West Virginia fiddler Tommy Cordell passed away in Florida on September 30, 2022. He was 65 years of age.
Born in Saint Albans, West Virginia, on March 2, 1957, Thomas ‘Tommy’ Cordell had, in his own words, been a “fiddle, guitar, mandolin player all my life.”
His father, a truck driver, played guitar for square dances at the American Legion Hall. Cordell himself started playing guitar at the age of five and continued to play it as his main instrument until he was 17. That was when he started playing a fiddle owned by a member of his father’s band.
Cordell took a few lessons from Clark Kessinger, a champion fiddler from West Virginia, and learned what he could from records. According to Jim Gabehart, “Mike Humphreys, was also a nearby resource.”
Gabehart continues …
“I first met Tom when I was 15 and he was 19 I believe, and we jammed some before he joined a band being formed by me and guitar player-singer, Bob Ashley, called Bluegrass Heritage. At that time, late summer of 1977, he was employed as a pipefitter with Union Carbide, a very good job. He also played over the next couple of years with the Wriston Brothers (southern Ohio); Free Spirit (my second band), High Time Picken Band (with John ‘Buckwheat’ Green); but his life changed forever when he left his job at Carbide to join Dave Evans’ band and become a full-time, life-long professional musician.
He was one of five brothers (two predeceased him). Although his father played music, I’ve never heard of any of the other brothers playing. Tom was married to wife Theresa for over 30 years, until her death in 2011, and they had three children Allen, Austin, and Christina, all of whom live in Florida.
His life after making the choice to make music his living wasn’t always easy, but he left an indelible impression on everyone that had the pleasure of playing with or being entertained by him.”
Also in the later part of 1970s, he played with The Laurel Mountain Boys, as Paul Adkins (leader of The Borderline Band) remembers ….
“I’m very saddened to hear of the loss of longtime friend Tommy Cordell. I’ve known Tommy most of my adult life. We are both from the beautiful state of West Virginia and have similar backgrounds. I first met Tommy when he was a teenager and I was in my early twenties, being about five years older than him. He was from St. Albans, I was from Wayne. Our paths crossed often in those days as we were both playing with local bands at the same venues. I knew the first time I heard Tommy that he was well on his way to becoming a great fiddle player. We were in countless jam sessions and actually enjoyed working together in The Laurel Mountain Boys band that was led by the late Don Sowards.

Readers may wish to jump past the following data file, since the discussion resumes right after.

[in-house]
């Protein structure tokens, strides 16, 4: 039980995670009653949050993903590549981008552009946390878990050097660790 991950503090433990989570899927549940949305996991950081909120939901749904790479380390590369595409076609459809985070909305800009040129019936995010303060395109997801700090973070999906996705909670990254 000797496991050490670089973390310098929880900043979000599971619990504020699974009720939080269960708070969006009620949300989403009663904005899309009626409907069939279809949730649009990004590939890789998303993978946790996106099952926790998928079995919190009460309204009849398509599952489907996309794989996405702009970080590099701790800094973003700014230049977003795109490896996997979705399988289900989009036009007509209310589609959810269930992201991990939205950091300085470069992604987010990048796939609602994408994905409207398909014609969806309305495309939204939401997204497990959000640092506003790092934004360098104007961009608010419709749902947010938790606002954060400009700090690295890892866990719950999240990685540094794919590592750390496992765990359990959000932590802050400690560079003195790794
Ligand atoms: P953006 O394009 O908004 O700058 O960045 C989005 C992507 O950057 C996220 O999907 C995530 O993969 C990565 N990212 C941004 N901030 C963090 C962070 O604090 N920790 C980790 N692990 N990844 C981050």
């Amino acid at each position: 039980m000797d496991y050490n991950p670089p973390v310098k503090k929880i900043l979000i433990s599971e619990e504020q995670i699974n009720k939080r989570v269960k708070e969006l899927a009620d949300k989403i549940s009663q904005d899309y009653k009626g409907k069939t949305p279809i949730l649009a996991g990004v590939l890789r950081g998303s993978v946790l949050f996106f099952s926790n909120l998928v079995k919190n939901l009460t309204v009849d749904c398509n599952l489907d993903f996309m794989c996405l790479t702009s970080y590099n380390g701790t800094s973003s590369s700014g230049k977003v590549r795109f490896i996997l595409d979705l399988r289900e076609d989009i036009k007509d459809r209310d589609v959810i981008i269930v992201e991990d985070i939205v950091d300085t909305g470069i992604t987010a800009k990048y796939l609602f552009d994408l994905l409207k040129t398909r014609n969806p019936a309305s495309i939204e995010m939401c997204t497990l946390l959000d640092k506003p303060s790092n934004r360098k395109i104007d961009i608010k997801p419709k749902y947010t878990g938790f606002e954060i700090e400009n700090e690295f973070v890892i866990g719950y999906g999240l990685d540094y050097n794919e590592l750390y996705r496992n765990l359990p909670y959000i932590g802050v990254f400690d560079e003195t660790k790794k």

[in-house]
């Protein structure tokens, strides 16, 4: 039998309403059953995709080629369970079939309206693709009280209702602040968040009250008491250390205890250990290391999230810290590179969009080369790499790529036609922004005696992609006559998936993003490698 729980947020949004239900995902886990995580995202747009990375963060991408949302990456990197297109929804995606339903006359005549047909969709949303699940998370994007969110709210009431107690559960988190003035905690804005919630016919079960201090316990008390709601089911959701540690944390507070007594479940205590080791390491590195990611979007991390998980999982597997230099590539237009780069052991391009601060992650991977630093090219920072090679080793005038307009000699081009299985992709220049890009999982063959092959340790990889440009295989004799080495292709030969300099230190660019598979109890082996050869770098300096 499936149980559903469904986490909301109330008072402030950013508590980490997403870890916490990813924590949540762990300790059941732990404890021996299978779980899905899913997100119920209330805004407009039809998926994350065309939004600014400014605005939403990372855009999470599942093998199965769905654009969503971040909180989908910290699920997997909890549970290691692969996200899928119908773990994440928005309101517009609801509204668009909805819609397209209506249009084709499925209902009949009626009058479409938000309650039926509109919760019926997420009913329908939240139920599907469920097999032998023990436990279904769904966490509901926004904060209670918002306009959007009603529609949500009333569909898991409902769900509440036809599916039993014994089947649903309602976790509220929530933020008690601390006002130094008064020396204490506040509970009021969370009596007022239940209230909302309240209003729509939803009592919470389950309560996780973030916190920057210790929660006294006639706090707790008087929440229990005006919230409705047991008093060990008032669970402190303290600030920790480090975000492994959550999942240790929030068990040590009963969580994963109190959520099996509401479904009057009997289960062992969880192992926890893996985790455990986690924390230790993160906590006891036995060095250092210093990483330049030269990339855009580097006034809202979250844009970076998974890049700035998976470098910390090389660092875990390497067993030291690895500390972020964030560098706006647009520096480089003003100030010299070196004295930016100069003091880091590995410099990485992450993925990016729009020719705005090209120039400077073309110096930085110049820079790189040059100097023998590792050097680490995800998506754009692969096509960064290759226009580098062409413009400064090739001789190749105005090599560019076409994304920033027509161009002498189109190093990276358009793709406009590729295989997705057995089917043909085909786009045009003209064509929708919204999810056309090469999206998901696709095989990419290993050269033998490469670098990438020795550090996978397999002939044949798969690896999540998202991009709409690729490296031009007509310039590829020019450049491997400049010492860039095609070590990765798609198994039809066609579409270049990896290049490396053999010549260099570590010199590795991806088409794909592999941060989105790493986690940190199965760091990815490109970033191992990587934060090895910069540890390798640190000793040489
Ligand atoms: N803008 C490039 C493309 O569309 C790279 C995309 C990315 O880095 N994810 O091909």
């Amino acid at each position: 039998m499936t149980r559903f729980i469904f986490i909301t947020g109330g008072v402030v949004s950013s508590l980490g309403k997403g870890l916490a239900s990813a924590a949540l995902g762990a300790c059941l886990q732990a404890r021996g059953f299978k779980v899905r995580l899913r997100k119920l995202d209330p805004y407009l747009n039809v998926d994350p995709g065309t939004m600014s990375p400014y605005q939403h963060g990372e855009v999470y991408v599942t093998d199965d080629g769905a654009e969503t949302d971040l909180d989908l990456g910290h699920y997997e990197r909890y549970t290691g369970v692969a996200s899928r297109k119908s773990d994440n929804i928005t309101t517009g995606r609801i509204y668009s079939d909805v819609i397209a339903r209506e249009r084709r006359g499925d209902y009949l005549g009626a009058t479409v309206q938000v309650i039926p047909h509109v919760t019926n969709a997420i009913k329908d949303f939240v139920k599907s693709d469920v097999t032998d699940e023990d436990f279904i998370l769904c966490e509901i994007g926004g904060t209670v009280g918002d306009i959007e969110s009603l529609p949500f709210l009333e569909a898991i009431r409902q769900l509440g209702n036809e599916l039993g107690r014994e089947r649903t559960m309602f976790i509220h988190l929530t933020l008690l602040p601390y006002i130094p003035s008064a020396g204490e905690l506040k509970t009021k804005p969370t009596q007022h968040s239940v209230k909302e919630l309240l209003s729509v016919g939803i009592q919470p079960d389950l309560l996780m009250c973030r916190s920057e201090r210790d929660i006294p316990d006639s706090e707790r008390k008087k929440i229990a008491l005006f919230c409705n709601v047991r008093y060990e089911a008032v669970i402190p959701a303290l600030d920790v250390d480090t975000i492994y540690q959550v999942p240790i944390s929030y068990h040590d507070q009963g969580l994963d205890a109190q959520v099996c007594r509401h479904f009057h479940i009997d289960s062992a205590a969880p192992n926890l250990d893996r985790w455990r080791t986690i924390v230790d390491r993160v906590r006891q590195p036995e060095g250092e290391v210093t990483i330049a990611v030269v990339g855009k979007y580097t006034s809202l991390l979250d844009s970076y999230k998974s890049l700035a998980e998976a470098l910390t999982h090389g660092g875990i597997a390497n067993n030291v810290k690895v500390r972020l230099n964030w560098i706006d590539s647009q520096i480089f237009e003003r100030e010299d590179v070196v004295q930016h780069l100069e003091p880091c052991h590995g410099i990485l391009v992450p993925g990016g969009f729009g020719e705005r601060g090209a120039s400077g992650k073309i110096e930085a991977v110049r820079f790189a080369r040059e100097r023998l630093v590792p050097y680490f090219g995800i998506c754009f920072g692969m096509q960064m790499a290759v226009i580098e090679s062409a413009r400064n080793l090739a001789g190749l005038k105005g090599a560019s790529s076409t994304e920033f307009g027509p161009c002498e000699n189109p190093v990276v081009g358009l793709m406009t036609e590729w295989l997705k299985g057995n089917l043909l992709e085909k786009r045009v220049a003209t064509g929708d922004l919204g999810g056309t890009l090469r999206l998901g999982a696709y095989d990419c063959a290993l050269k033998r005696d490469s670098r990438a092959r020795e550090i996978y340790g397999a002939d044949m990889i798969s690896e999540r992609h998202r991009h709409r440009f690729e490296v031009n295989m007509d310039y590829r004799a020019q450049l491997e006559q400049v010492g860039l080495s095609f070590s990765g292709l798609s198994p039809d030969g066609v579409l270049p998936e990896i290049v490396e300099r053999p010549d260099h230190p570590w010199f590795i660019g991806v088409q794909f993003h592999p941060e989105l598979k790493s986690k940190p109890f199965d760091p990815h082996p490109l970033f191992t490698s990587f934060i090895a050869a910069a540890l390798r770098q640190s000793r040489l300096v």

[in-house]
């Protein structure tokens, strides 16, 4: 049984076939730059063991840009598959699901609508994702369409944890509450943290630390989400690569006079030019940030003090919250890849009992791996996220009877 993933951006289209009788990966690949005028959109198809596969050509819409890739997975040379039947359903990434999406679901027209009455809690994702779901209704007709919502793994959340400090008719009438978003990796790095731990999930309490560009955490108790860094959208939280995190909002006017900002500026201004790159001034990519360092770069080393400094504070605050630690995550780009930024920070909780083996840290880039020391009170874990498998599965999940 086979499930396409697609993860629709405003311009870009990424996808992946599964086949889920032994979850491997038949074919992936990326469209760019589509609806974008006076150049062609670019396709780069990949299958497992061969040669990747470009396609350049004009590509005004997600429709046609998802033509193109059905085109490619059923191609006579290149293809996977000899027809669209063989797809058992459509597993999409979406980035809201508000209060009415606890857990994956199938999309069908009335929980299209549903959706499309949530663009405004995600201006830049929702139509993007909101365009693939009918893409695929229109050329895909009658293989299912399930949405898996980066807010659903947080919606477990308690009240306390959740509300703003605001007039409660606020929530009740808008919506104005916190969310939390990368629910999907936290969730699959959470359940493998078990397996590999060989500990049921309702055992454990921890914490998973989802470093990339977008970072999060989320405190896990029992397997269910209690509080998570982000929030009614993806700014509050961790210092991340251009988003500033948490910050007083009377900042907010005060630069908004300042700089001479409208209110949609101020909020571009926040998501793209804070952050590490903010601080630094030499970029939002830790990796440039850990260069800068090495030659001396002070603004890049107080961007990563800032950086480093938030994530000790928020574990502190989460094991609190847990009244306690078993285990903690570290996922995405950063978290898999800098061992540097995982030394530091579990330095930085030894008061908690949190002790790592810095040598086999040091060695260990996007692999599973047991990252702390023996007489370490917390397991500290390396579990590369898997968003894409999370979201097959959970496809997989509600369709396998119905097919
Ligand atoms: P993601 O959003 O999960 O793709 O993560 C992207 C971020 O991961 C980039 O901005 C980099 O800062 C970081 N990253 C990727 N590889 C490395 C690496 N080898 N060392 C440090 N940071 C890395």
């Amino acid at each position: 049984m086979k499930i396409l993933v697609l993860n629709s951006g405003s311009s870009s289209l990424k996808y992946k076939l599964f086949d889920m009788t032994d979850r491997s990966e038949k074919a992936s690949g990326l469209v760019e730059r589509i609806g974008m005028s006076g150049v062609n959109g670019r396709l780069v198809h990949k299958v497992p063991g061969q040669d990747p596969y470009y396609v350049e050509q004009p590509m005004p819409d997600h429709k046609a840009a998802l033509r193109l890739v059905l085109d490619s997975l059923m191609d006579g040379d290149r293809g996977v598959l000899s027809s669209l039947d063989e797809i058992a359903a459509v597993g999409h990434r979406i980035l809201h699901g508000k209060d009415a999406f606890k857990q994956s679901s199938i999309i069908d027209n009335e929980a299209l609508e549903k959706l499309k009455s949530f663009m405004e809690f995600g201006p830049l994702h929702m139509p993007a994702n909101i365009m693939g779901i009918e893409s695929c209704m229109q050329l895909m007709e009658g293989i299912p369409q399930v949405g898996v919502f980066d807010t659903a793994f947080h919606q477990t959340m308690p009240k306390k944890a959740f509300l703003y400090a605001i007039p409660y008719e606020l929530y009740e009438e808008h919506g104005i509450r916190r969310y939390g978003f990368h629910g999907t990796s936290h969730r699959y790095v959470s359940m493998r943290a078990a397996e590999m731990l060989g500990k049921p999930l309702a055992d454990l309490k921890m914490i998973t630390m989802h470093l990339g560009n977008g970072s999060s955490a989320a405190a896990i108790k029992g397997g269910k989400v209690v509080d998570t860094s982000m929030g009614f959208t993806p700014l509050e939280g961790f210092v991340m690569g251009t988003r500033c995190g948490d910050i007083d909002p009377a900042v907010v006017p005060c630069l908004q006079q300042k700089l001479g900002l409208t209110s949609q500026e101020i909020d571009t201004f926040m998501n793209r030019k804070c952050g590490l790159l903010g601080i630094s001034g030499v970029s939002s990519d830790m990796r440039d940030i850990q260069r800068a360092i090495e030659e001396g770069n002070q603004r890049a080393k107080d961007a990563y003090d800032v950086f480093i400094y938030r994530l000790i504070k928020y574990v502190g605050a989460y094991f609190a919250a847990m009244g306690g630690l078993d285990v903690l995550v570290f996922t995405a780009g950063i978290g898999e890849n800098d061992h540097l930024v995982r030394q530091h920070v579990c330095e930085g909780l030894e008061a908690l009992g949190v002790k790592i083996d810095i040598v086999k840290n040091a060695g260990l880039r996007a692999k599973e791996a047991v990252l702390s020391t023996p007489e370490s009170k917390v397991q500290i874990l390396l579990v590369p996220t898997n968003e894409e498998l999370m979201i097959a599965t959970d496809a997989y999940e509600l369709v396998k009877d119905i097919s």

Tommy’s fiddle playing matured very quickly and he became one of the top fiddle players in bluegrass and country music. I never got the opportunity to record with Tommy, but I have precious memories of playing music with one of the very best to ever draw a bow across the strings. Not only was he a fellow West Virginian but a very dear friend.
Rest In Peace, Tommy, and thank you for the great music and friendship.”
Adkins also remembers that they played a lot of the same places. “Some of the venues were The Mountaineer Opry House in Milton, The Rose Garden Inn near Hurricane, and various other bars in the Huntington and Charleston areas of West Virginia.”
Cordell stood 6 feet 5 inches, very much a gentle giant as Kevin Williamson (Williamson Branch) elaborates …..
“When I was 17, I joined Dave Evans & River Bend. Tommy was the fiddler in the band and, though he was only a few years older than me, he took me under his wing. He was such a big guy, but he was a protector by nature. He always came to my defense, always making sure I had what I needed. At the time, he lived in St Albans, West Virginia, and I lived in Kenova, so he would give me a lift home after our trips. We were buddies. We recorded one project with Dave, Going Round This World on Rebel Records. Nowadays when I listen to it, I’m struck by the raw energy and emotion of the project. We were all playing as though our lives depended on it, and in some ways they did. Tommy found such joy in playing music and it rubbed off on the rest of us.
He also loved the loved his family fiercely. I will sure miss his big presence.”
He stayed with Evans for three years, making many personal appearances, and recording a few sessions while a member of River Bend. He then did brief stints with Larry Sparks & the Lonesome Ramblers, and the Boys From Indiana.
Cordell was playing in North Carolina in 1984 when he met Orlando bluegrass musician Jim Fee. This led to him moving to the state where he was likened to Chubby Anthony – leader of Big Timber Bluegrass until he passed away in 1980 – he joined the band and cut an LP in April 1985.
In February 1987 he recorded his solo album, a collection of very well-known tunes all given individual treatment that distinguish them from run-of-the-mill performances.
Tommy Cordell – Me and My Fiddle
In June 1990 Tommy Cordell and Big Timber Bluegrass went on a month-long tour performing in Nashville at the Station Inn, as well as the International Country Music Fan Fair.
Big Timber Bluegrass – Bluegrass On My Mind
Also, he had his own Fiddlin’ Tommy Cordell Band for a while.
R.I.P., Tommy Cordell.
We are very grateful to Paul Adkins, Jim Gabehart, and Kevin Williamson for contributing their recollections.
Fiddlin’ Tommy Cordell
- Florida Blues (Old Homestead Records OHS 90179, released 1987)
- Playing It Simple (Vetco LP-3037, 1980, re-issued on Crosscut CR-1031)
- Goin’ Round This World (Rebel REB 1602, 1981)
- A Few More Seasons (Rebel REB-1608, May 15, 1982)
- Poor Rambler (Rebel REB-1616, August 25, 1983)
- Classic Bluegrass (REB-CD-1119, November 1, 1993)
Big Timber Bluegrass
- Bluegrass On My Mind (A & O Productions AO1000, 1985)
- Plain Path for Kids, Vol. 2 (January 23, 2009)